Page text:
Eliezer S. Yudkowsky, <email@example.com>, writes:
> The one thought that kept running through my mind while reading
> _Nanosystems_ is that assuming that a single dislocated atom knocks out
> a mechanism is not a "conservative" assumption. It is vastly
> optimistic. Even assuming that a single dislocated atom causes a
> complete system crash is optimistic. Speaking as a programmer, if every
> error produced an immediate and simple crash, life would be a lot easier
> than it is. Assuming that a single dislocated atom causes the
> production of subtly wrong moieties that break or subtly corrupt the
> rest of the system; now that's realistic. Nanodebugging the declarative
> design errors will be nightmare enough; debugging radiation damage will
> be beyond imagining.
I don't think this is quite right, because what he tried to show was that
even if a part was considered broken if a single atom was out of place,
these malfunctioning units would still be an inconsequential fraction of
the whole. This is conservative because many single-atom displacements
would have only minor effects or no effects at all.
Drexler did not assume that all failures are passive, rather he showed
that the number of failures could be made so small that the amount of
trouble they can cause should be very limited. Once you have a model
for your error rate, you can look at your application and judge whether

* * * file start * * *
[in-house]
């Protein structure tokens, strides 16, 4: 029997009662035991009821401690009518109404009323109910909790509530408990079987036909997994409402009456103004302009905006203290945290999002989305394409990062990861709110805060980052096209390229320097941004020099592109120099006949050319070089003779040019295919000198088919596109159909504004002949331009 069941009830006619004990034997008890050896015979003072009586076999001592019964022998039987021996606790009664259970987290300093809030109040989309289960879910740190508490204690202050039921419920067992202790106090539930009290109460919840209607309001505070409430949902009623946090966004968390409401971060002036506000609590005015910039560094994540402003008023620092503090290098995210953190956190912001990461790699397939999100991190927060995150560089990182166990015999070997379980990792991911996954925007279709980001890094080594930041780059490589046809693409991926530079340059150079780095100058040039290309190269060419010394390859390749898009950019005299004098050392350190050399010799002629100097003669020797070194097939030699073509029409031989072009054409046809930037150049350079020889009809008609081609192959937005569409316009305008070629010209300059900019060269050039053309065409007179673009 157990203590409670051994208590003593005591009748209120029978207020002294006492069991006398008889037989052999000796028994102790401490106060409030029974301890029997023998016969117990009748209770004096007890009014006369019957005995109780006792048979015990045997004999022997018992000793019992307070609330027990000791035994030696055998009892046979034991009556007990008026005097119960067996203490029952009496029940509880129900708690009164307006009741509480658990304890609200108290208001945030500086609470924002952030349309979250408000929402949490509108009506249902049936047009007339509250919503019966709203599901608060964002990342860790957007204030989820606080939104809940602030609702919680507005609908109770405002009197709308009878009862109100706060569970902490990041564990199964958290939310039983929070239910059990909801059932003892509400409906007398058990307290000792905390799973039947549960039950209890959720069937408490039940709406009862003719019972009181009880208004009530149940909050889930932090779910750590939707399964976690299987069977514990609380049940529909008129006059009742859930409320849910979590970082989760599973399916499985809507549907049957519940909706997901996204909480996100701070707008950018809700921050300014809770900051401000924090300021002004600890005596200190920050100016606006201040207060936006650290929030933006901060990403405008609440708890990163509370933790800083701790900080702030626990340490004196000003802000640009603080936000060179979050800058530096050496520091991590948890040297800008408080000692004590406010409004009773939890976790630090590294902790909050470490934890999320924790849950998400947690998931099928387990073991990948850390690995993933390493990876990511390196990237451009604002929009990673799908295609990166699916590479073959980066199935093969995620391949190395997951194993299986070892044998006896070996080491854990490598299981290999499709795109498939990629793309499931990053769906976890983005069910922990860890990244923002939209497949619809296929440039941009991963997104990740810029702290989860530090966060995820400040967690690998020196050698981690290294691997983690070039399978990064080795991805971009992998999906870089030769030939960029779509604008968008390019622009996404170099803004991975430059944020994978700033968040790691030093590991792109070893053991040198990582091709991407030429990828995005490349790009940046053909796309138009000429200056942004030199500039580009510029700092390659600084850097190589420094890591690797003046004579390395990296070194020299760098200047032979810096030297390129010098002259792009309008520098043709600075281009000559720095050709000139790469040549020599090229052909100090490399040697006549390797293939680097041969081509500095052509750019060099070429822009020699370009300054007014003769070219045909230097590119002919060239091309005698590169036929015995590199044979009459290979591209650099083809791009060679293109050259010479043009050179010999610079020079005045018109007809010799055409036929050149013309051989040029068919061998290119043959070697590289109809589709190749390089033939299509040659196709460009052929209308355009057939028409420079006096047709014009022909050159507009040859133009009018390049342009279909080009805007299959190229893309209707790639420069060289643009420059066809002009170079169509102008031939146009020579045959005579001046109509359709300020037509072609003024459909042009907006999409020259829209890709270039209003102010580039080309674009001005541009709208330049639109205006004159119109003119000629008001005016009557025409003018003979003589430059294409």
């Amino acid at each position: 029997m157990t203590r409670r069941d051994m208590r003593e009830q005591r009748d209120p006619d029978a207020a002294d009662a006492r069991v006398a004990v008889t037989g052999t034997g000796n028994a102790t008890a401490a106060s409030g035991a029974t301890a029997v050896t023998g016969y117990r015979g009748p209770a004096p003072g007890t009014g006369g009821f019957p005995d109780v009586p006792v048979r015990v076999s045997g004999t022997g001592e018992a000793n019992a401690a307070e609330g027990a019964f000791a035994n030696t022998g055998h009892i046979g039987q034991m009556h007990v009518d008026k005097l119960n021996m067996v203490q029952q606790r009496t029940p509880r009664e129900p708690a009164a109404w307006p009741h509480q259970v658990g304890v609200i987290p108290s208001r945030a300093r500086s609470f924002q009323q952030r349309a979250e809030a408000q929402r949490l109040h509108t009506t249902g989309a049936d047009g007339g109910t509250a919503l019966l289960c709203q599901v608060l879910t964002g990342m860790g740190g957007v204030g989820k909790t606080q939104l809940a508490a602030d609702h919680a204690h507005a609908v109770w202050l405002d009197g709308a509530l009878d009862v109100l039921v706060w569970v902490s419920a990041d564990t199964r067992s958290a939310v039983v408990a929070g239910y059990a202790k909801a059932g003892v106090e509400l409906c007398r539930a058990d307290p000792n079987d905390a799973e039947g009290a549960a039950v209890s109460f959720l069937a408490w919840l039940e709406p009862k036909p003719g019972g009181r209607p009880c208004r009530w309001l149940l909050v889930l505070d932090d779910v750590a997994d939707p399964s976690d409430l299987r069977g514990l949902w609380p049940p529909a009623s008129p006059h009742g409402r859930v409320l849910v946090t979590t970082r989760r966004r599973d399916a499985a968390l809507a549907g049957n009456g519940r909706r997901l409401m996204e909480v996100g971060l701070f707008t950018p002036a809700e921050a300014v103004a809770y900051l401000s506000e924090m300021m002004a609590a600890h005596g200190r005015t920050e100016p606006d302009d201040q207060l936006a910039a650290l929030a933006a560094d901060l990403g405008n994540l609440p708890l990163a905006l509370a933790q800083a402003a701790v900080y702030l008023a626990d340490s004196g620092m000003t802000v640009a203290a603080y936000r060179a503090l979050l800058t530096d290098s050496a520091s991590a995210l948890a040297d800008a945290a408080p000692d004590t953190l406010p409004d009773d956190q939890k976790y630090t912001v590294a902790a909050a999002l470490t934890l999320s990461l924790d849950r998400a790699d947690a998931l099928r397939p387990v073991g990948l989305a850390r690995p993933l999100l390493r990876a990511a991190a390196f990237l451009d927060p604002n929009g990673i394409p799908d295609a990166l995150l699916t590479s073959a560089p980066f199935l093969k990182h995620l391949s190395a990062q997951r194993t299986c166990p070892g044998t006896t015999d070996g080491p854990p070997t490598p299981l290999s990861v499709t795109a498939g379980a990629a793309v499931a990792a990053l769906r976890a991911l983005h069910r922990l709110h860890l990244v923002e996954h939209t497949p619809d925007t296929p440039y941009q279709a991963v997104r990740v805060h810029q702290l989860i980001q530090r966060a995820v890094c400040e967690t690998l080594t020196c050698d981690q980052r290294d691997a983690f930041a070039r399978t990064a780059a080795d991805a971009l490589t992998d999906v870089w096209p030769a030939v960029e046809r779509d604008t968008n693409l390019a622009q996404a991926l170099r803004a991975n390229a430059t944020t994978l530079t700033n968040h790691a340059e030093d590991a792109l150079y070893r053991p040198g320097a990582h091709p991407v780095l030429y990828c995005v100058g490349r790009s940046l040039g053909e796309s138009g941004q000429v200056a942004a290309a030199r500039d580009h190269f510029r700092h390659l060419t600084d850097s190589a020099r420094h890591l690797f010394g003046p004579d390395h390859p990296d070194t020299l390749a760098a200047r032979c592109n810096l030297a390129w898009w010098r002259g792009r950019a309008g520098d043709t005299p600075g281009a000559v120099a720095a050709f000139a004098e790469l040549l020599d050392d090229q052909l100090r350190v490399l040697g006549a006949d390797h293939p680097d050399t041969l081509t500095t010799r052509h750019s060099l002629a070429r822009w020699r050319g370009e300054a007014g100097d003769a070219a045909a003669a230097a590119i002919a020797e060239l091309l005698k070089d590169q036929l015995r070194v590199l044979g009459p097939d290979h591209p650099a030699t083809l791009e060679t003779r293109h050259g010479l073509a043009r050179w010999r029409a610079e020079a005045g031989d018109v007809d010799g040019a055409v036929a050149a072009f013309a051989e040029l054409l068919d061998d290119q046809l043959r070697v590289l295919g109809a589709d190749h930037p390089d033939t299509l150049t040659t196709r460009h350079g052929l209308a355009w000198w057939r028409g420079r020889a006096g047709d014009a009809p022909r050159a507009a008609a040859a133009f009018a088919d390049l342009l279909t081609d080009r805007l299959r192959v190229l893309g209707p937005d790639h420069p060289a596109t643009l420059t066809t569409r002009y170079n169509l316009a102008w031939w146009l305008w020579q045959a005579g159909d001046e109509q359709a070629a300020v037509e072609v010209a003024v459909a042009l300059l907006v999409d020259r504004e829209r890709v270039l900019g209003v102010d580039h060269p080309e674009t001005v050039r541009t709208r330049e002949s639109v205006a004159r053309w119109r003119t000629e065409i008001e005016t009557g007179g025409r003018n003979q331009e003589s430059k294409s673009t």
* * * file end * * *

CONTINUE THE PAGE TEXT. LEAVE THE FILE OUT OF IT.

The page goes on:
even rather dangerous failure modes in the failing units are tolerable
if there are few enough of them.
A self-replicating system is an especially difficult case, because the
total mass of such systems may grow to an enormous degree over the
centuries, and so even an extremely small percentage of misbehaving
replicators may cause considerable trouble to those people who are
unlucky enough to be involved with their offspring, assuming that they
could reproduce for a long time without their problems being detected.
> There's no way - that I know of, anyway, correct me if I'm wrong - to
> read out the atomic positions inside a complex molecular structure. We
> have enough trouble designing computer systems that will operate in
> spite of programmer errors. Imagine the problem of designing a computer
> system that has to operate in spite of random bitflips, when there's no
> way to examine outputs directly, just take a few simple measurements.
At the time of assembly it is much easier to check for errors.
Repeated insertion and verification steps can reduce the error to a
very low level. It is true that after assembly is complete, internal
spontaneous or radiation generated errors may be difficult to detect.
Nevertheless functional tests of the entire unit can be used to
characterize and detect many failure modes.
> It seems to me that one of the major problems of nanotechnology will be
> designing systems that fail reliably (or systems in which any error not
> "measurable" to a checking mechanism must automatically maintain all
> design characteristics; after all, any error which shows up externally
> must be "measurable" in some sense).
Yes, or another approach would be to design systems which can be taken
apart relatively easily for inspection (destructive inspection). Then you
can sample a certain percentage of your product (whether replicators or
not) and determine whether they match the design specs.
This archive was generated by hypermail 2b29 : Thu Jul 27 2000 - 14:05:59 MDT